A bond which is secured by a blanket mortgage on the company's property, but which is usually subordinated to one or more other mortgage bonds.
Goodwill is an intangible asset of a company. The buyer of a business is often willing to pay for the "good name" of the business in addition to the value of its assets. Goodwill appears on the balance sheet as the excess of the amount paid for the shares over their net asset value.
A company's gross profit (net sales minus cost of goods sold) divided by net sales, expressed as a percentage. If a company has $10 million in net sales and its cost of goods sold is $8 million, its gross profit would be $2 million. Its gross profit margin would be $2 million divided by $10 million X 100 = 20%. Gross profit margin indicates how efficiently management turns over the company's goods at a profit.
A procedure to encourage Canadians to invest in preferred and common shares of taxable, dividend-paying Canadian corporations by giving a tax break to such investors. The taxpayer pays tax based on grossing-up i.e. adding 25% to the amount of dividends actually received and then obtaining a credit against federal and provincial tax based on the grossed-up amount. This system is not available on interest from bonds.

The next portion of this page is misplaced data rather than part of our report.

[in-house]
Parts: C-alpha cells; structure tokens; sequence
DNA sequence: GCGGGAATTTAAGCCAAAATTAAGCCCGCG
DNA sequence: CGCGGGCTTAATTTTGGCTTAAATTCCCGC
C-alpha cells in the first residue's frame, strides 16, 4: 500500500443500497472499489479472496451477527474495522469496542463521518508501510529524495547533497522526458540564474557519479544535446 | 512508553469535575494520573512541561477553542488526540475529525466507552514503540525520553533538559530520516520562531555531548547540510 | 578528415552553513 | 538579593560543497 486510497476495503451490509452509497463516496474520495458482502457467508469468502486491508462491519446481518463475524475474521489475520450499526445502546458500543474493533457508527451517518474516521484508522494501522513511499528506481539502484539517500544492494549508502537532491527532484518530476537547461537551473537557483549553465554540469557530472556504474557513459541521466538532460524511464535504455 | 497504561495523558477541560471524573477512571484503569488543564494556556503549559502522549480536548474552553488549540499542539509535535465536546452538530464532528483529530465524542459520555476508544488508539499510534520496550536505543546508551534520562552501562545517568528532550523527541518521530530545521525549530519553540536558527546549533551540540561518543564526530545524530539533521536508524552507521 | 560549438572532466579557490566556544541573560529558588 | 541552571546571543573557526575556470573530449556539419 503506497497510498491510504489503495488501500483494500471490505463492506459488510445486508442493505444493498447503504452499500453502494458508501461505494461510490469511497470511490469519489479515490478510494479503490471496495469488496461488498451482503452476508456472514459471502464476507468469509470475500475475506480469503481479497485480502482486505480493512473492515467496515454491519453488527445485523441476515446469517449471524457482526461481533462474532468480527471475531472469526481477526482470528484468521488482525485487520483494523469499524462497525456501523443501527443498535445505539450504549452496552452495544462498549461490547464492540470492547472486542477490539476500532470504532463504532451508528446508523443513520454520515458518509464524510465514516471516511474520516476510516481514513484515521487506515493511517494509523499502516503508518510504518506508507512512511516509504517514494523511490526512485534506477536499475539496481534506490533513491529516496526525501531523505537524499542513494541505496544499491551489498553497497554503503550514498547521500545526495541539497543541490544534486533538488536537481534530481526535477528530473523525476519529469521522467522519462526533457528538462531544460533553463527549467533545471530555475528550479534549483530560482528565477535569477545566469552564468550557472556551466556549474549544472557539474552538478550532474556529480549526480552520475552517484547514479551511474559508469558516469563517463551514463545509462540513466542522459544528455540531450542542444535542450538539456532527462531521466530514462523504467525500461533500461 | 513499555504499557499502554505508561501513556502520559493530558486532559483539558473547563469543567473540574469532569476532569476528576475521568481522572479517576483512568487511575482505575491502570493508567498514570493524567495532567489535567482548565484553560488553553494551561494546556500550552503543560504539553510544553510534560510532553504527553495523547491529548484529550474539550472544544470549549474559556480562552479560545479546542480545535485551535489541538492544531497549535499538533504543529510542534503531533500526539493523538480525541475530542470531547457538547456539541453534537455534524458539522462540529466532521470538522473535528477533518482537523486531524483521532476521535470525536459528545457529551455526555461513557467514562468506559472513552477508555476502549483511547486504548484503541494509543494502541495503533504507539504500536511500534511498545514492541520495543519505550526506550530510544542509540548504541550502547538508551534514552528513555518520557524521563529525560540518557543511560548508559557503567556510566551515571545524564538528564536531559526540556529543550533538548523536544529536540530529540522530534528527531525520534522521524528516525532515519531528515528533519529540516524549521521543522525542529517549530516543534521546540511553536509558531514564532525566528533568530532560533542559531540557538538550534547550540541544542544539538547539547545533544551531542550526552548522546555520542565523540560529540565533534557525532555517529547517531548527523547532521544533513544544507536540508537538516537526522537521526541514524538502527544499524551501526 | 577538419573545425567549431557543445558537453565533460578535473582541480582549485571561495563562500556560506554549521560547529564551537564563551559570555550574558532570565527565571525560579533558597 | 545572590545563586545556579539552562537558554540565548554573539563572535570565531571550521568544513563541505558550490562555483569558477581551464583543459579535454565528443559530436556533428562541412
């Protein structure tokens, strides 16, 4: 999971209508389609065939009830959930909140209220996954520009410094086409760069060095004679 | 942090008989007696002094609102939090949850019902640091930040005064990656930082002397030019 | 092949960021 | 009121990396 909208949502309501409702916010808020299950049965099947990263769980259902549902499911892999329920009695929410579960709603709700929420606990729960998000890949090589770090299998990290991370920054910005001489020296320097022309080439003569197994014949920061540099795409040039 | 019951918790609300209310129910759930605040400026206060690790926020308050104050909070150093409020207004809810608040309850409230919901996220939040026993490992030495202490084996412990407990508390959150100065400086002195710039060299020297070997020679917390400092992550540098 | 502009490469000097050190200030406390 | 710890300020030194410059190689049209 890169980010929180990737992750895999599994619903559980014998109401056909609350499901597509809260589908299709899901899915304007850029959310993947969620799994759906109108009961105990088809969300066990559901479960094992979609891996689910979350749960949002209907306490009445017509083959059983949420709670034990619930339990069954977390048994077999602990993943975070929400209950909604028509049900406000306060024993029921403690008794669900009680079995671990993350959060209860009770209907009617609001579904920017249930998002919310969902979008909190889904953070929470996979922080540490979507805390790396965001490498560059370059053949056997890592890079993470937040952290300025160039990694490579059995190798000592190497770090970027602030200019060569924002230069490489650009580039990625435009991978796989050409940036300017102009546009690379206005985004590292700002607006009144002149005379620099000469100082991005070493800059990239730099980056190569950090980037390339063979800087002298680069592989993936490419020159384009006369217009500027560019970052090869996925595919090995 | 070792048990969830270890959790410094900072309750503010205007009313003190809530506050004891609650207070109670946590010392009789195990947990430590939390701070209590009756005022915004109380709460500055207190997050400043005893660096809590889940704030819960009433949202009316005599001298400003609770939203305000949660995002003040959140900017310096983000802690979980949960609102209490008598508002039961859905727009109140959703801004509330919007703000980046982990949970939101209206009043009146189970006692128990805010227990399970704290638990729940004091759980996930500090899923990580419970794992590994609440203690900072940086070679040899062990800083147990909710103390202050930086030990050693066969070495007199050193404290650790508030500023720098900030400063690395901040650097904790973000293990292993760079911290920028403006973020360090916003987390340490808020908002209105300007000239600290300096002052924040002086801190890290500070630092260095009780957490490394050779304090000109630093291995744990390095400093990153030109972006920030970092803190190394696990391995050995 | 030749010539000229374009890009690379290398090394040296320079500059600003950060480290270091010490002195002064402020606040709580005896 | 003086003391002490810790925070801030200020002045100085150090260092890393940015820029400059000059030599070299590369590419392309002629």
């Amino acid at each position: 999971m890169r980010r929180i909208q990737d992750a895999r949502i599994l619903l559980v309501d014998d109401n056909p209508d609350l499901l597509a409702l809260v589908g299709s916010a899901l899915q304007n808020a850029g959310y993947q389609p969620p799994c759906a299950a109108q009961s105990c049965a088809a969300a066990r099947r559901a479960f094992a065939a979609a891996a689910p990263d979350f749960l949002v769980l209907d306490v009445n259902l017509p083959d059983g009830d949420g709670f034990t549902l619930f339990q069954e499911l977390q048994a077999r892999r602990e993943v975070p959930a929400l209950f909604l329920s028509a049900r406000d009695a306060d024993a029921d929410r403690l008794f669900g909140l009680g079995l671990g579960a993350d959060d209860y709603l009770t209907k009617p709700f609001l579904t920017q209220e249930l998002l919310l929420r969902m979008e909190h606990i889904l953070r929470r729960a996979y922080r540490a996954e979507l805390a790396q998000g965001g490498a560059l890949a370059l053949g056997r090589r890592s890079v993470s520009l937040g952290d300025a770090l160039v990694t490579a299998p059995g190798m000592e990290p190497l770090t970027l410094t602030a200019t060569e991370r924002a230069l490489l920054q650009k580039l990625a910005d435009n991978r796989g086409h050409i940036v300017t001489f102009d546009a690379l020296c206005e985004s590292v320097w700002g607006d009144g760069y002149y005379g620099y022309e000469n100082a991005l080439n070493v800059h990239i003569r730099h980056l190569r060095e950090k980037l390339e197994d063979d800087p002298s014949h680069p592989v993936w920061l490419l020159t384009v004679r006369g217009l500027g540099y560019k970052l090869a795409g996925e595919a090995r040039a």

Usually a non-dividend paying common stock of a company with expansion potential. The corporate funds that would normally be paid to shareholders as dividends are put back into the company to pay for expansion. Growth stocks have the potential for capital gains rather than income.
This stands for a "good till cancelled" order. This is an order to buy or sell a security at a specified price, which is valid until executed or cancelled. This is the same as an open order.
A deposit instrument most commonly available from trust companies or banks requiring a minimum investment at a predetermined rate of interest for a stated term, i.e. one year, five years, etc. Generally non-redeemable and non-transferable prior to maturity, but there can be exceptions.
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